frank_davis (frank_davis) wrote,

Correlation is Causation

In Sir Richard Doll's Times obituary, of his first paper - the London Hospitals study - it is reported that:

Doll thought that the increasing incidence of the disease might owe something to the hundreds of tonnes of tarmac being laid down across Britain at this time, but soon discovered that in 649 lung cancer cases there were only two non-smokers. Doll himself gave up the habit two thirds of the way through the research

Isn't that just the smoking gun? 647 out of 649 lung cancer patients were smokers! Pretty much an open-and-shut case of cause-and-effect.. No wonder Doll gave up smoking even before he'd completed the research.

At the weekend I was listening to an IPCC official insisting that there had been global warming over the past century. Of course, at the same time, carbon dioxide levels were steadily rising. Another open-and-shut case of cause-and-effect. No wonder the world is stampeding to shut down the carbon economy which has been creating our wealth killing us all for the past century.

A few days back Christopher Snowdon put up a chart showing that US oil production strongly correlated with rock music quality during the second half of the 20th century. Another great example of cause and effect. I guess that as more oil was produced, and America got wealthier, it produced more quality rock music celebrating that wealth. Something like that. It's obvious really. I'm surprised that I hadn't seen it myself.

And now today Letters From A Tory has - perhaps inadvertently - highlighted another one.

Even a basic Google search throws up evidence of impairments to visual functions, vigilance, reaction times, psychomotor skills, perception, drowsiness, attention and other cognitive tasks caused by alcohol, in addition to evidence of a clear relationship between blood alcohol levels and the probability of being involved in an accident. (my emphasis)

Clear relationship! That's shorthand for 'causal connection', of course. Clear relationship. Correlation. Causation. All the same thing.

That set me thinking about my own personal history of road accidents. The first one was when I came off my motorbike on the Thames Embankment in London about 35 years ago. I was annoyed at being sent on a futile, wasted journey across London. It rained while I was on my way back, and the roads became covered with a treacherous film of slime, and the bike skidded from under me when I angrily braked too hard. I didn't have a drink before. But I had one shortly afterwards.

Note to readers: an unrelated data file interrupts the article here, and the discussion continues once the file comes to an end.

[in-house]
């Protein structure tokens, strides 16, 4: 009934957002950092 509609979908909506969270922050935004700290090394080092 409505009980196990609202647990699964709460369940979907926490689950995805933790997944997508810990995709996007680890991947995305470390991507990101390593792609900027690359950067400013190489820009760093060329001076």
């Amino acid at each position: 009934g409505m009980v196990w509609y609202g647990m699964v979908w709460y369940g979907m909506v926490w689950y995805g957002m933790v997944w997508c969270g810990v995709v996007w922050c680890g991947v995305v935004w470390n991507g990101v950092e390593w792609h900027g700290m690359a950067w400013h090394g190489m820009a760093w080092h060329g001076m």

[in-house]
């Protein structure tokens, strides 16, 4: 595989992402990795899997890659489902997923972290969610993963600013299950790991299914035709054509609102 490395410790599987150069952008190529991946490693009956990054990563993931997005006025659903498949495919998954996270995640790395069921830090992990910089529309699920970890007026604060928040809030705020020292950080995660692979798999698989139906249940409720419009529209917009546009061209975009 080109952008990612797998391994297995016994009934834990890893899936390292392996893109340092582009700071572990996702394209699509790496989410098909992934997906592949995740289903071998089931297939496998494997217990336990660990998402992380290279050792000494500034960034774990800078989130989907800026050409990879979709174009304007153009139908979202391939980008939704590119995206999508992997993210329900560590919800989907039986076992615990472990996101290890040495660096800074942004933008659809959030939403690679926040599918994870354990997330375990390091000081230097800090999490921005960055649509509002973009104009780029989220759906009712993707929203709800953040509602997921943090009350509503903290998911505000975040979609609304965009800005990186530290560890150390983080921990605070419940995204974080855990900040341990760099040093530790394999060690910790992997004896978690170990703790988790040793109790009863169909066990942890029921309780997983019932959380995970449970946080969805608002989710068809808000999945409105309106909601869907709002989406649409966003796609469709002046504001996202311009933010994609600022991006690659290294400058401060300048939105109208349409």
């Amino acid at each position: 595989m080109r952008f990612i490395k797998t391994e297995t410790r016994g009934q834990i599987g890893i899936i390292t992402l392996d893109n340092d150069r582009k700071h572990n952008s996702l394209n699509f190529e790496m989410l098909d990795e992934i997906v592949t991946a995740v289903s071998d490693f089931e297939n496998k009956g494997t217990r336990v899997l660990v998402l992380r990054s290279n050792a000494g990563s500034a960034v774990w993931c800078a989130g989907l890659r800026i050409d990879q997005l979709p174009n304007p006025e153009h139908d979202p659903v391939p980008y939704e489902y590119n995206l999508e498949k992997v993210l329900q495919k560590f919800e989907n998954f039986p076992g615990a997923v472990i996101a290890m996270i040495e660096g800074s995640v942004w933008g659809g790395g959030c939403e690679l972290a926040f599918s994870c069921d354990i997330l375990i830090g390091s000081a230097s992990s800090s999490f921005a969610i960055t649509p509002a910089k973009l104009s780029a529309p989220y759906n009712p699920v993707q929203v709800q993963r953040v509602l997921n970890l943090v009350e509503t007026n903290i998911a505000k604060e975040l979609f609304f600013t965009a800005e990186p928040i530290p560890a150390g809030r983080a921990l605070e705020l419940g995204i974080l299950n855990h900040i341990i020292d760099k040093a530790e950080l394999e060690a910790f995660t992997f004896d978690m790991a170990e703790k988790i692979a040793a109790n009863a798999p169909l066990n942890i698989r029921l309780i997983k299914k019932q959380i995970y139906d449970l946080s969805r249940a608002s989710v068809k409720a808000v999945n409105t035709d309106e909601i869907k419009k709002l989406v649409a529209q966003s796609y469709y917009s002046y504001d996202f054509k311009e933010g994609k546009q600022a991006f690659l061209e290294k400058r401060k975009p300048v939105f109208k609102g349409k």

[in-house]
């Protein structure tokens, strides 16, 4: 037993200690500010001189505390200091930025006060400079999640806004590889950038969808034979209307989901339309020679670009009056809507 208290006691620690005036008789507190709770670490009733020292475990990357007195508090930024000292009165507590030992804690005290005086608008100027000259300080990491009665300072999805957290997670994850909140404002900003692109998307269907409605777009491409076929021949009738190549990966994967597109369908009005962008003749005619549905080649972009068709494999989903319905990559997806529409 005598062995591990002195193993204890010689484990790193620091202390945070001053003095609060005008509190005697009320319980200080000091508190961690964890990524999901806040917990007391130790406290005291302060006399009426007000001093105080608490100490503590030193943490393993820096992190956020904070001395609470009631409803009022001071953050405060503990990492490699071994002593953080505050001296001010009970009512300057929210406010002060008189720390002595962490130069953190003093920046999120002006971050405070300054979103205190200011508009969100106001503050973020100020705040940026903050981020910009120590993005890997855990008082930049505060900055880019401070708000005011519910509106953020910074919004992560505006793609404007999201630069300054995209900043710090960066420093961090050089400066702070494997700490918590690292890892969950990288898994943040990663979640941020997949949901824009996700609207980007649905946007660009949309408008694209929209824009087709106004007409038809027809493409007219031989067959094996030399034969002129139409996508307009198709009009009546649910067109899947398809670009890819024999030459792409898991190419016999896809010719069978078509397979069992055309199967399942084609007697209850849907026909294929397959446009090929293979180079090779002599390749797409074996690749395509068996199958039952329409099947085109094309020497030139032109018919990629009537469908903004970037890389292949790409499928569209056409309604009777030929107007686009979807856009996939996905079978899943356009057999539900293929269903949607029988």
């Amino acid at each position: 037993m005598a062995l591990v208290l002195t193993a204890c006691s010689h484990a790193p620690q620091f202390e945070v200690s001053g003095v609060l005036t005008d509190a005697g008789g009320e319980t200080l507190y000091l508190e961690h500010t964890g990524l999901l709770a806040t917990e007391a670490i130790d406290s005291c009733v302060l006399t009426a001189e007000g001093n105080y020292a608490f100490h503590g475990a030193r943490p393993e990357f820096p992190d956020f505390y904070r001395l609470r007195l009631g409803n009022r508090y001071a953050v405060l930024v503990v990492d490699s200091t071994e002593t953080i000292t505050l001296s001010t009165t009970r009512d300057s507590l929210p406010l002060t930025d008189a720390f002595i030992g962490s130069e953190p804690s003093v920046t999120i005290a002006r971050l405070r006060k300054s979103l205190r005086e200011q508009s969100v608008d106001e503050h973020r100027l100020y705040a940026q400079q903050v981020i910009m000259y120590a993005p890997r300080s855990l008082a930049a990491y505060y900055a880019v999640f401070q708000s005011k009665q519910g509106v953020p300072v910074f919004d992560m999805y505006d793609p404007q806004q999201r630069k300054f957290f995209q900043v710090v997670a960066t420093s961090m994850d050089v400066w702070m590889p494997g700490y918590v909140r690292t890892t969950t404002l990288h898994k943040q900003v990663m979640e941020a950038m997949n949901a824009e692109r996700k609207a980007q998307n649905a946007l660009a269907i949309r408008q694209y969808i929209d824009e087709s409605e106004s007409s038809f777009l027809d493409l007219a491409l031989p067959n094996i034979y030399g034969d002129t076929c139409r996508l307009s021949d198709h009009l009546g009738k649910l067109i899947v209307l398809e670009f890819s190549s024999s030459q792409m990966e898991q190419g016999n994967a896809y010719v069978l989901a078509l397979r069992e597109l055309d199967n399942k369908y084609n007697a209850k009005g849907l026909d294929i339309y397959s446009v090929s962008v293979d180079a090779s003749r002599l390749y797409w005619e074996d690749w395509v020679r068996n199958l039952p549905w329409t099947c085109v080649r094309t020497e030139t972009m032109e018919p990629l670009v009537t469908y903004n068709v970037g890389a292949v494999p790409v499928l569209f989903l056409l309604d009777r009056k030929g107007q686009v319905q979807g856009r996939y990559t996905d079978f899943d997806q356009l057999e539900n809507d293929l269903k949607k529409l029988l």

Then there was the time, 10 years later, when I was driving a van, turning onto a road outside a pub car park, and the driver door swung open into the oncoming traffic, and as I reached out to close it, I forgot to take my foot off the gas pedal. The van continued turning, mounted the pavement and knocked down a lamp post. I must have drunk a whole half pint of beer just before that one.

And then there was the time I was driving my father back to hospital after a home visit. He'd had a stroke which had left him as strong as an ox, but mentally handicapped and unable to speak. Once he realised that he was going to be taken back to the hospital, he refused to get into the car. It took ages to induce him to get in. We'd hardly got a few hundred yards than he started to try to open the passenger door and get out. I went round a corner and clipped the front of a car emerging from a gate. I must've had a lunchtime glass of wine about an hour before that one.

The most bizarre one came after I'd been playing a Formula 1 Grand Prix computer game all day. This involved putting your foot down on the long curving straights, and then braking hard and turning sharply when you arrived at the next hairpin. After playing this all day, I jumped into my Mini to go buy something, and on the way back I found myself driving like I was in a F1 Grand Prix race. Arriving at a roundabout, I braked hard and turned the wheel over - and drove across the grass in the middle of roundabout. A few hundred yards later I spun the car through 90 degrees coming into another corner. And I hadn't touched a drop.